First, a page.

Tioga Road (Hwy 120 East) is the gateway to Yosemite’s High Sierras and the only eastern entrance to the park. It is the highest elevation highway in California. The next road to cross the Sierra Nevada is located 200 miles to the south.
Tioga Road is usually closed between the end of October and the end of May. So we were pretty lucky that it opened in early May this year. Unfortunately due to a light snow year – more bad drought news. We planned a drive out the 46-mile road, known as one of the most scenic drives in America. Then we planned to drive another 13 miles out past the park gate to Mono Lake. But when one of the spokes on Hector’s bicycle broke, we realized that the closest place that had good bike repair shops (Yosemite only repairs the bikes they rent) was the town of Mammoth Lakes. Mammoth Lakes is another 30 miles south of Mono Lakes and now our drive was going to be a lot longer. So off we went with Angel in tow. There is some striking mountain scenery in this high elevation part of the park. Also meadows, mountain lakes and lots of smooth glacier scraped granite cliffs and domes. And there’s a grove of sequoia trees, which we skipped since we’d just been to Sequoia National Park. And we of course had to stop to see the famous distant overview of Half Dome at Olmstead Point. The elevation at this point is over 8,000 feet and the temperature had dropped considerably from that of the valley. We also spent a little time by the beautiful alpine Tenaya Lake. Tenaya Lake is the largest easily accessible lake in this area. Angel discovered some snow and had to eat some. Something she hasn’t seen much of during our adventure. Next along the road was Tuolomne Meadow, the largest meadow and a great place for spotting wildlife – where we saw a very handsome coyote, still apparently wearing his winter fur coat. The road continued to climb. Other lakes still had snow and ice on them. The road reached 10,000 feet at Tioga Pass, near the east entrance to the park. We left the park and headed down the steep grade to Lee Vining, then south to Mammoth Lakes. We found a bike shop in Mammoth Lakes almost immediately and thankfully they did the work while we had lunch. Perfect. But while having lunch, it began to snow! A light snow, but a real snow. I had a slight panic moment since the National Park is quick to close Tioga Road for snow and we were over 40 miles away from the park entrance. Some quick research on the internet showed that Tioga Road was clear, this weather was local. Crazy how altitude changes weather – we’d now been in weather from low 30’s and snow to low 90’s in one week! We headed back and stopped at Mono Lakes as planned. Another place we visited years ago, and we couldn’t wait to see this surreal place again. We hiked on the very nice (and dog friendly) one mile South Tufa Trail. Mono Lake is a saline lake that provides nesting habitat for two million annual migratory birds and also has the second largest population of California gulls. Many of these birds feed on the brine shrimp that thrive in the saline waters of the lake. Tufa is limestone that forms when underwater springs rich in calcium mix with lake water rich in carbonates. This forms calcium carbonate (limestone) which settles as a solid around the spring, and over time grows into a tower. The formations are very other-wordly. Unfortunately, our long day meant all we had time to do in Mono Lake was this short hike, so it was a quick visit. We returned to Tioga Road on a weekend when we figured the valley would be really busy, this time to watch the sunrise over Tenaya Lake. So, at 4 a.m. we packed sleepy Angel into the car and took off. It was a beautiful calm morning and the lake was like glass. Hector likes to say that karma rewards those who work for it. Our getting up early was certainly well worth it. We spent several hours there. The lake has some great picnic spots and we had a picnic breakfast and walked around the lake. Then we headed back to Tuolomne Meadows and took turns walking around since Angel is not allowed in the trails. The picnic area around Tenaya Lake we figured was a “developed” area.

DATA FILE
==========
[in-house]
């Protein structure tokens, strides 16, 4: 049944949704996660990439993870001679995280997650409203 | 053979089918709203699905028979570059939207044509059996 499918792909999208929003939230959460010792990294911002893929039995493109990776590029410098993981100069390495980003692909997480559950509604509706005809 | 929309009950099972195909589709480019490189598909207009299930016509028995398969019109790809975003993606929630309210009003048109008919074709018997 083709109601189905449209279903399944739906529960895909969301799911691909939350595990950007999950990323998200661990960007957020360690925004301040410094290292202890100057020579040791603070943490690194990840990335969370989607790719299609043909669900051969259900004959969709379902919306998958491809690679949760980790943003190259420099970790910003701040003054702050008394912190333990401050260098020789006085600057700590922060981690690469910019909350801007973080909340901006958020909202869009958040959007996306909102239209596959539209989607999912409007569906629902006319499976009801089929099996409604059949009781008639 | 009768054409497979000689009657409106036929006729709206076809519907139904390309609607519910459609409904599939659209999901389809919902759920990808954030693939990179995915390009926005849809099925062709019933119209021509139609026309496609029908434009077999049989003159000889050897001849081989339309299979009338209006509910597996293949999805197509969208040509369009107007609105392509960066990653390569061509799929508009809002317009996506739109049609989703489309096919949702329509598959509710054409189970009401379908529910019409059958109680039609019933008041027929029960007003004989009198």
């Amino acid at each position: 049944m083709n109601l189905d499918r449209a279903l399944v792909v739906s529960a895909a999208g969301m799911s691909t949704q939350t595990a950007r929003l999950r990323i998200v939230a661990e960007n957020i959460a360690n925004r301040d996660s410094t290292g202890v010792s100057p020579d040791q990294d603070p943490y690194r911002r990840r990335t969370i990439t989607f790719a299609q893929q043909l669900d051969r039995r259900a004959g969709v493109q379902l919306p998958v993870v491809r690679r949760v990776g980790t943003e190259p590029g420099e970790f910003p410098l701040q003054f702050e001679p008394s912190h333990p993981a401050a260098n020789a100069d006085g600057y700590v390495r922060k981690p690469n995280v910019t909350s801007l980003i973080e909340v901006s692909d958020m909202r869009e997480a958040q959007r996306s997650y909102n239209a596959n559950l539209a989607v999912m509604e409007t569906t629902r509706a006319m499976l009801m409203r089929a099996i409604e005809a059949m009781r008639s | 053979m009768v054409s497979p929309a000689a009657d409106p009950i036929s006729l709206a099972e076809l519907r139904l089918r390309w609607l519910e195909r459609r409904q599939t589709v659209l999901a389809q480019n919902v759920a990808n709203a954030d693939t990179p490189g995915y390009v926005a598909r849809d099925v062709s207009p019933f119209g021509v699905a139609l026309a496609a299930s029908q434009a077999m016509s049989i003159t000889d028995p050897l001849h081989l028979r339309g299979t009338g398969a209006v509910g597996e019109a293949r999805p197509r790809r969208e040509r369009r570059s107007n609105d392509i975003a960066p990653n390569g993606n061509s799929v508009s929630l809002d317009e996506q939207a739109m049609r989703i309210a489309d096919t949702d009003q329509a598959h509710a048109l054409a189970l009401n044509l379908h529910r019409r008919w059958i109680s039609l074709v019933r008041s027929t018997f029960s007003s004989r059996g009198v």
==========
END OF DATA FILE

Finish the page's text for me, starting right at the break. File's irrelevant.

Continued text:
Our day in the Sierras ended with a picnic lunch by Yosemite Creek, which ultimately becomes Yosemite Falls.
Tioga Road is a great place to get away from the crowds in the valley and experience the alpine environment that comprises the vast majority of Yosemite. And we were pretty lucky to experience a little piece of this beautiful area this early in the spring. ~ Brenda